LOOIC s.e. 427.7 428.3 428.7 427.9 422.9
WAIC -11663.8 -11663.8 -11658.8 -11660.0 -11767.9
Posterior means; 95% credible intervals in brackets
Table 7: Full results from Gaussian regression models predicting private civil liberties
Total barriers (t + 1) Barriers to advocacy (t + 1) Barriers to entry (t + 1) Barriers to funding (t + 1) Civil society repression (t + 1)
Total legal barriers -0.001
[-0.003, 0.002]
Total legal barriers (t - 1) -0.001
[-0.004, 0.001]
Barriers to advocacy -0.007
[-0.016, 0.003]
Barriers to advocacy (t - 1) 0.001
[-0.008, 0.011]
Barriers to entry 0.002
[-0.002, 0.008]
Barriers to entry (t - 1) -0.006
[-0.011, -0.001]
Barriers to funding -0.003
[-0.008, 0.002]
Barriers to funding (t - 1) 0.000
[-0.005, 0.005]
Civil society repression 0.021
[0.017, 0.025]
Civil society repression (t - 1) -0.019
[-0.023, -0.015]
Private civil liberties index (t) 0.968 0.967 0.969 0.969 0.967
[0.957, 0.979] [0.954, 0.978] [0.958, 0.981] [0.958, 0.979] [0.956, 0.978]
Polyarchy index 0.012 0.014 0.013 0.013 0.007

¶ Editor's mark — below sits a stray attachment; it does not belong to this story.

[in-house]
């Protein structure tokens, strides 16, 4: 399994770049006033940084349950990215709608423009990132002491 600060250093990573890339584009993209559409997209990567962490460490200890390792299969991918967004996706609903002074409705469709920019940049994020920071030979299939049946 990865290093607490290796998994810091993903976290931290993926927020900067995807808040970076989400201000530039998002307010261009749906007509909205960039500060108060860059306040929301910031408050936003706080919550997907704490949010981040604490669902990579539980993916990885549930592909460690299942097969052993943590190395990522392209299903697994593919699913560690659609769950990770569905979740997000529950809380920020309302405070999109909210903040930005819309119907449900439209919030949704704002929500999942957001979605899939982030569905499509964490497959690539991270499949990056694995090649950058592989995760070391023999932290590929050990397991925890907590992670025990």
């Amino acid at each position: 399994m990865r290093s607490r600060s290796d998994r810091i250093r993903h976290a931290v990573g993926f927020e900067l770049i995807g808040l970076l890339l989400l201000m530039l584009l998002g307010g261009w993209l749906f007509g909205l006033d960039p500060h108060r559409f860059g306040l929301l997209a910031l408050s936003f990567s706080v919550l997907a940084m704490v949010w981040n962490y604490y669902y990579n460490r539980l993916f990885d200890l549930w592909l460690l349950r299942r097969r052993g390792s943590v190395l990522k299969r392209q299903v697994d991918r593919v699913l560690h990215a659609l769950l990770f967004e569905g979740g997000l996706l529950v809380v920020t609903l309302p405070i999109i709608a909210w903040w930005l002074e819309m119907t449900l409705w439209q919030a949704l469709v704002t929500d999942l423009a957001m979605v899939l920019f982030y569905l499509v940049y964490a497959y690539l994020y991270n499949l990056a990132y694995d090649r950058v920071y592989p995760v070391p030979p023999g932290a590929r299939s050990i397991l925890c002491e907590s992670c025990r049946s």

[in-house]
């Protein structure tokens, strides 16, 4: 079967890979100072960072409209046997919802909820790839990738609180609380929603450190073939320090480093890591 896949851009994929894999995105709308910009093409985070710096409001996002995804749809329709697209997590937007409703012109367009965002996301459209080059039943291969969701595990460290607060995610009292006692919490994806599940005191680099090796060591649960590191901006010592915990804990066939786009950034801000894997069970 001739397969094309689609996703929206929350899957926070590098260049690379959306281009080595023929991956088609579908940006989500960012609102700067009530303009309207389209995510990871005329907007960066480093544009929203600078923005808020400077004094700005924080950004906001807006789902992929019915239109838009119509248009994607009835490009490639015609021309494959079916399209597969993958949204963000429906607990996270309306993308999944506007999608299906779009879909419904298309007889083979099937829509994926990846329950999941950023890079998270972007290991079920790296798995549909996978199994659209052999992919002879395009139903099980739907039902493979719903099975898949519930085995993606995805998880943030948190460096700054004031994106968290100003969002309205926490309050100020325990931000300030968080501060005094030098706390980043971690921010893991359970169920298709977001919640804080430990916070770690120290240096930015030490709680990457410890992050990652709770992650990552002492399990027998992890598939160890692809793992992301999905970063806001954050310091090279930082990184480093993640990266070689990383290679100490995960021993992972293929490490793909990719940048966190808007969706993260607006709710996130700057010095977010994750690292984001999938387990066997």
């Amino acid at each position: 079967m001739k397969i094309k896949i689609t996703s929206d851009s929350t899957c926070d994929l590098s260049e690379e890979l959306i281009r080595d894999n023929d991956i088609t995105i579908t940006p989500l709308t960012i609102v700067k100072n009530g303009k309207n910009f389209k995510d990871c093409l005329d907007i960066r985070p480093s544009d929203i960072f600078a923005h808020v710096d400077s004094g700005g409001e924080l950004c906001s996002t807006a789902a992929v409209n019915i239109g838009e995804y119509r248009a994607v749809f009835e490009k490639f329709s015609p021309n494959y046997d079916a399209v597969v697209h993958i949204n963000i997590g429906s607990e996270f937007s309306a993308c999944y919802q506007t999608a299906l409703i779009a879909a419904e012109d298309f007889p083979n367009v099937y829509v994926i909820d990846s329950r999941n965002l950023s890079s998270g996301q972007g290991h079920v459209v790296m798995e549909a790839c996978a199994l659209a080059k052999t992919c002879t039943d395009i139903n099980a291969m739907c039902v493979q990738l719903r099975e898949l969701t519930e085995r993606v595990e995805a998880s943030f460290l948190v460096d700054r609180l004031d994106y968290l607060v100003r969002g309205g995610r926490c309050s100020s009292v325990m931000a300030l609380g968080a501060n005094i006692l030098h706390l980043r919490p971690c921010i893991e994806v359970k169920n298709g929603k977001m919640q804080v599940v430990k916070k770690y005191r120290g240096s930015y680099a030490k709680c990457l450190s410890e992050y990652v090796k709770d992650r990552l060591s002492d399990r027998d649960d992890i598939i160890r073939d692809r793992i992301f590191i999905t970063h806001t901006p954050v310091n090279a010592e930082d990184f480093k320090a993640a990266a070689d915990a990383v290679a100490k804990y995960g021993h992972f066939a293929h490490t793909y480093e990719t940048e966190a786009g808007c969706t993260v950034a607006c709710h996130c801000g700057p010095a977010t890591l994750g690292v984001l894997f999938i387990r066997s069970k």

[0.002, 0.022] [0.005, 0.025] [0.003, 0.024] [0.004, 0.023] [-0.005, 0.018]
Log GDP per capita -0.001 -0.001 -0.001 -0.001 -0.001
[-0.002, 0.000] [-0.002, 0.000] [-0.002, 0.000] [-0.002, 0.000] [-0.002, 0.000]
Trade as % of GDP 0.001 0.001 0.001 0.001 0.001
[-0.002, 0.004] [-0.002, 0.004] [-0.002, 0.004] [-0.002, 0.004] [-0.002, 0.004]
Armed conflict 0.000 0.000 0.000 0.000 0.001
[-0.003, 0.003] [-0.004, 0.003] [-0.003, 0.003] [-0.004, 0.003] [-0.002, 0.004]
Intercept 0.030 0.029 0.030 0.028 0.026
[0.021, 0.039] [0.020, 0.039] [0.020, 0.039] [0.019, 0.036] [0.018, 0.036]
Num.Obs. 3609 3609 3609 3609 3629
R2 0.983 0.983 0.983 0.983 0.982
R2 Marg. 0.983 0.983 0.983 0.983 0.982
LOOIC -14213.9 -14209.9 -14208.4 -14205.6 -14101.5
LOOIC s.e. 449.7 449.6 451.9 449.6 488.9
WAIC -14214.5 -14210.5 -14211.4 -14208.1 -14103.5
Posterior means; 95% credible intervals in brackets
Table 8: Full results from Gaussian regression models predicting latent human rights